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Could be Worse! | Occupied Stories

Categorized | Debt Stories

Could be Worse!

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New York, NY – The title of my story comes from a popular children’s series, which chronicled the fabulous tales that a grandpa recounted to his grandkids at bedtime. Though terrible things would befall him, he’d wryly state, “Could have been worse!”

I was one of the lucky ones whose parents footed most of my undergrad bill. But, between the remainder and what I took out for my (first) master’s program, I accumulated about $55,000 in debt. Federal debt, so hey, not so bad, right? It could be worse.

Both my undergrad and master’s degrees were in an “impractical” subject. ¬†However, I was not impractical in my assumptions; I never expected to be heavily remunerated for my work. I ¬†figured I could get by well enough and eventually secure a middle-class position (and a master’s degree is a de facto requirement in my field for that sort of position).

Even if I failed to find suitable, stable work in my field, I could always get a job and be comfortable. Afterall, I had done so during my three-year higher-education hiatus. I always had something to fall back on. Not so bad, not at all.

I completed my master’s nearly two years ago. It was not the time to be looking for jobs in my field (hell, when will it be?) Besides, I had an OK job, making just enough, with full benefits, including health insurance paid for by my employer – was I going to get that at some entry-level position? Health insurance is crucial for me now, as I am on several medications and one costs over $200 per month without coverage.

Boo hoo, right? It could be worse. I have a job, insurance, and make enough to qualify me as lower-middle class, at least in New York. I may have taken on too much debt ($30K would have been more reasonable), but I only took out “responsible” federal loans. I have an Income-Based Repayment Plan. I can afford my bills. I have a great credit score.

Here’s where it goes south: I pay nearly $300 a month in loans, and that doesn’t even cover interest, which continues to accrue. I also had periods of forbearance when I was unemployed (helloooo, 2008!) With IBR, my debt is discharged after 25 years of payment, but I will be in my 50s by then. Even assuming I make more eventually (that’s where the second master’s program comes in – and I’m paying out of pocket), I’ll just barely be able to make a little headway on the principal. So yeah, a lifetime of debt for me. Can’t discharge it! I could run up $20K in credit card debt and declare ¬†bankruptcy, but it wouldn’t do a damned thing for my student loans.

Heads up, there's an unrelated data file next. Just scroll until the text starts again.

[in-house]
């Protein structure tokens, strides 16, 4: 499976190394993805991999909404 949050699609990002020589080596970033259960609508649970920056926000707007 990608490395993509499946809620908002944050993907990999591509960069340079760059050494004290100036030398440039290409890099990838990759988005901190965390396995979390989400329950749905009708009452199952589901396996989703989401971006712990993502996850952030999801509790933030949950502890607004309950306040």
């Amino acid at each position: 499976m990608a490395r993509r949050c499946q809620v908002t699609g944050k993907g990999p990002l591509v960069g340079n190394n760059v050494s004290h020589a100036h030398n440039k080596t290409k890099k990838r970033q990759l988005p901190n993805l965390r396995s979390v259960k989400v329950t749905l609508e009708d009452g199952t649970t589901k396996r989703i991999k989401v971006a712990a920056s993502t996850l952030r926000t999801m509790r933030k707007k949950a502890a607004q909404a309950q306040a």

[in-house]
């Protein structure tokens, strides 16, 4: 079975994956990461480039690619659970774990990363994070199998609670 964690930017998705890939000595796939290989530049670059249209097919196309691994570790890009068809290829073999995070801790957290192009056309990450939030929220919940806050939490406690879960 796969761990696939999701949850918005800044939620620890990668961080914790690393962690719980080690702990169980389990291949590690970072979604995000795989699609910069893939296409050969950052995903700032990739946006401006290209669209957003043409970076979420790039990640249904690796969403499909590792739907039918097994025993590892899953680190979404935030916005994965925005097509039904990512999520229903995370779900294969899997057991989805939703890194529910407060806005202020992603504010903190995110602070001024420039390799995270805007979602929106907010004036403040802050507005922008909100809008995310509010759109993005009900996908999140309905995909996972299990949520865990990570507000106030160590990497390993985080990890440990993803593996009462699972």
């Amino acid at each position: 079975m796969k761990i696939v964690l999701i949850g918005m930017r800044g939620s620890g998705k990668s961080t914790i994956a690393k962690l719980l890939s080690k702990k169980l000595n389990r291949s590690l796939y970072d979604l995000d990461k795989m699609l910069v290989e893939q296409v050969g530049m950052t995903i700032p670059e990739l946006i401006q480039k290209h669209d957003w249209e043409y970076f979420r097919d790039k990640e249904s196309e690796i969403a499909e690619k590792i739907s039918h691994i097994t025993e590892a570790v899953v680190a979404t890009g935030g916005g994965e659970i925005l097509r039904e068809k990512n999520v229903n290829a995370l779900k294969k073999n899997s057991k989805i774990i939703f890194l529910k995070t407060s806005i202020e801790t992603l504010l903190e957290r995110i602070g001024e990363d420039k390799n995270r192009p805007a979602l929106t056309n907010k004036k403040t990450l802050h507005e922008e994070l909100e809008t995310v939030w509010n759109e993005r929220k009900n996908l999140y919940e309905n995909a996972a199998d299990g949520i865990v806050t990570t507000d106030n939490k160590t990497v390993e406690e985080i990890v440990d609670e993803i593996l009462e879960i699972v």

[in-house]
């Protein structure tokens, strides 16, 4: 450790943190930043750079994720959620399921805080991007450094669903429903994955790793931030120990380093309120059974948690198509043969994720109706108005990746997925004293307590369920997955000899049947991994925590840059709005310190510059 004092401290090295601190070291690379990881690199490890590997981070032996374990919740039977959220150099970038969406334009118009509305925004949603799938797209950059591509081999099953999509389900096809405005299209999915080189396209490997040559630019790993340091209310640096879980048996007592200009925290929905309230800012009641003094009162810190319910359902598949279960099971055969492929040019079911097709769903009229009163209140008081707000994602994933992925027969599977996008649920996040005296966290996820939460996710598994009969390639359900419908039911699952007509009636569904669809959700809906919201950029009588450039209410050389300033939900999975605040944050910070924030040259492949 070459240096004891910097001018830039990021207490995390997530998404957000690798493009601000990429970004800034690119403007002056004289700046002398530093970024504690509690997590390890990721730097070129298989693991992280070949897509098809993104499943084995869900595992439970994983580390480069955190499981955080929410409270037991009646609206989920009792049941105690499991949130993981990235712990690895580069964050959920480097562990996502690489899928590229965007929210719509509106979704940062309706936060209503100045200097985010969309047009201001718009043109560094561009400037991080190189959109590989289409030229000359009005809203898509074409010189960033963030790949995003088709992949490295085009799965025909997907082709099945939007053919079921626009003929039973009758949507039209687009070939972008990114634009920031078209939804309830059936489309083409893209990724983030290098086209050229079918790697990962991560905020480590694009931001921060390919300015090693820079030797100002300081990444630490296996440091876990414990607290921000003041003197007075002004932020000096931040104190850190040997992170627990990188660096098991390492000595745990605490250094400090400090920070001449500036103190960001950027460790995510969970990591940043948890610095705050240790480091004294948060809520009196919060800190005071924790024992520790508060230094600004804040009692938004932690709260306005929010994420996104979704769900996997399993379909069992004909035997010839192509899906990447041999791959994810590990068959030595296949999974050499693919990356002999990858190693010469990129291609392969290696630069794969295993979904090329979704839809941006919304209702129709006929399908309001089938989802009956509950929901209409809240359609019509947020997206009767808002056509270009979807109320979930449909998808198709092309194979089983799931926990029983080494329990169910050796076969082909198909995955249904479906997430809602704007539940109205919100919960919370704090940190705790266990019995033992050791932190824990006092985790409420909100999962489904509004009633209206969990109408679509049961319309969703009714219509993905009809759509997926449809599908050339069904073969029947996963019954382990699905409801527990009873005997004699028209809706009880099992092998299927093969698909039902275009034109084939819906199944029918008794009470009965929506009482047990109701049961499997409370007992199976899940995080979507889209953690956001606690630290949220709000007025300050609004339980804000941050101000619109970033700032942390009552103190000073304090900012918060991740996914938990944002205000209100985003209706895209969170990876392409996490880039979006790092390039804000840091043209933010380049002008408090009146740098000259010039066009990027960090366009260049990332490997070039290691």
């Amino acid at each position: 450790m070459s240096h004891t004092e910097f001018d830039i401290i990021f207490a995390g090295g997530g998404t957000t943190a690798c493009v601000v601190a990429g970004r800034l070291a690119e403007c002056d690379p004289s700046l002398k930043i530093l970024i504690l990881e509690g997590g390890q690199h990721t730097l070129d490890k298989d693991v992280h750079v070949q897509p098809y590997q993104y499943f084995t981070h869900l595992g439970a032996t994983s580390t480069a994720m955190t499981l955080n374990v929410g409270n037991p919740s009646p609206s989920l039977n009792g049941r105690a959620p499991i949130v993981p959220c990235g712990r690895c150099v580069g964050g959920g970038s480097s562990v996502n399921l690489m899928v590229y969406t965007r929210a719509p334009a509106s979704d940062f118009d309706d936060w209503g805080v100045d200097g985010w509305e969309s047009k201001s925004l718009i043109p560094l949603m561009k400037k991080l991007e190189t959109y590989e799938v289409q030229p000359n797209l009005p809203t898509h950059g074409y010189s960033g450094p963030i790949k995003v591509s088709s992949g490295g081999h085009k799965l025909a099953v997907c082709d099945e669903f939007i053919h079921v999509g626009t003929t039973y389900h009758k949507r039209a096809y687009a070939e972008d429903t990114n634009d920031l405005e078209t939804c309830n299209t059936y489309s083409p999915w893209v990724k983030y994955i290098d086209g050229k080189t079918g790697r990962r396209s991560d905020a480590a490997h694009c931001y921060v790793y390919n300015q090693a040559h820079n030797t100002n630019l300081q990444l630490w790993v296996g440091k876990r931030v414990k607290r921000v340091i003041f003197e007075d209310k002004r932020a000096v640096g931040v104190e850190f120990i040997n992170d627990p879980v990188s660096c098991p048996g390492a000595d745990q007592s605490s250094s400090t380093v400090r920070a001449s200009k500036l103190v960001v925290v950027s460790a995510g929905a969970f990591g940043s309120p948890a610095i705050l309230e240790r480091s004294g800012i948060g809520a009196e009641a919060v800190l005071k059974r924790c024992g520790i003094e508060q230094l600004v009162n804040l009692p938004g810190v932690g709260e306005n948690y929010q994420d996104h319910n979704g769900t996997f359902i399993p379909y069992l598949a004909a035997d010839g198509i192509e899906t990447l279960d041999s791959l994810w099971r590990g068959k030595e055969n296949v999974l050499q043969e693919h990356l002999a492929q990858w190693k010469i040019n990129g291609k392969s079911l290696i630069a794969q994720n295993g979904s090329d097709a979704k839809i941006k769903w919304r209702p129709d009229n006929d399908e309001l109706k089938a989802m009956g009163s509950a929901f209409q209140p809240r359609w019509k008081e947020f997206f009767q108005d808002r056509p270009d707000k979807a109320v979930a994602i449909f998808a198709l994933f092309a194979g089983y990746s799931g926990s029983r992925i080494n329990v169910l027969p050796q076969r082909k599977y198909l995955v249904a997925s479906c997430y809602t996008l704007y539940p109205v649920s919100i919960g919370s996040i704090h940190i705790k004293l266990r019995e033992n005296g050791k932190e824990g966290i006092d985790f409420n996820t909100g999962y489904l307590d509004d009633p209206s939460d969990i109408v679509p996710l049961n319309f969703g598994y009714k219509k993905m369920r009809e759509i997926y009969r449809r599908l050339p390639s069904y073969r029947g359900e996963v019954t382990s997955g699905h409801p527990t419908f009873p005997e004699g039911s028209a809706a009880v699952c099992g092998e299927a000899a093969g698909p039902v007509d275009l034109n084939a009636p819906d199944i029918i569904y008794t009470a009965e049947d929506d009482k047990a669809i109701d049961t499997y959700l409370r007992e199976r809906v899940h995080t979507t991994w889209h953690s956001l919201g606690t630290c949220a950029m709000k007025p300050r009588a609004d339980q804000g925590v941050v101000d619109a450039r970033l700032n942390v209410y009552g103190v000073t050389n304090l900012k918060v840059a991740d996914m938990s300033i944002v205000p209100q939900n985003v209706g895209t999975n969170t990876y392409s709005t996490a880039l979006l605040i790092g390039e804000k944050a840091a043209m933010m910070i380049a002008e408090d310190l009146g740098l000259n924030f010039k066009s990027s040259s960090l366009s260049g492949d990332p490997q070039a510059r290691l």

Every month I think about where that money could be going. Savings. A vacation. Even simple things like some new clothes, healthier groceries, books, charity. But still, not so bad.

I have other debt, too – about $1700 on one credit card, mostly accumulated during my many months of unemployment. At its peak it was close to $3K.

But it’s my fault, right? That’s our society for you. Protestant, guilt-mongering, individualistic. The ones reaping the profits have no culpability, didn’t you know? Those are our “job-creators” (aka a new spin on an old classic, the rentier).

But what’s the heart of all of this, of my discontent? Not my depleted earnings. No, not really, though that money would be nice. Afterall, we’re implements of capitalism and we are in fact capital itself, in the form of living labor – all our earnings are depleted! It’s not bankruptcy law, either, though that’s beyond fucked up (feel free to edit profanity – I don’t care, I just write how I would speak).

It’s the fear. The fear that global capital – which by definition has seeped into every corner of the world and is devouring itself as it can no longer move outwardly – is killing our will to fight, and to understand it.

Many people feel powerless, and they don’t know why. I do, but feel powerless to reach them. It’s very hard; people are used to the world-view that has been imposed on them. Unless they see things like student debt, credit card debt, unemployment and poverty not as failed policy decisions needing reform but rather as heads of the same hydra that creates war, racism, environmental devastation, and wreaks havoc on bodies, minds, and our very human essence, then we are lost. We face the potential rise of fascism, of environmental apocalypse, of never-ending war and neo-serfdom. All due to our misunderstanding, our misplacement, our despair and inaction.

Though I feel the fear, I do not feel despair. It isn’t too late. It just isn’t. Look at the world for what it is and the truths will be apparent.

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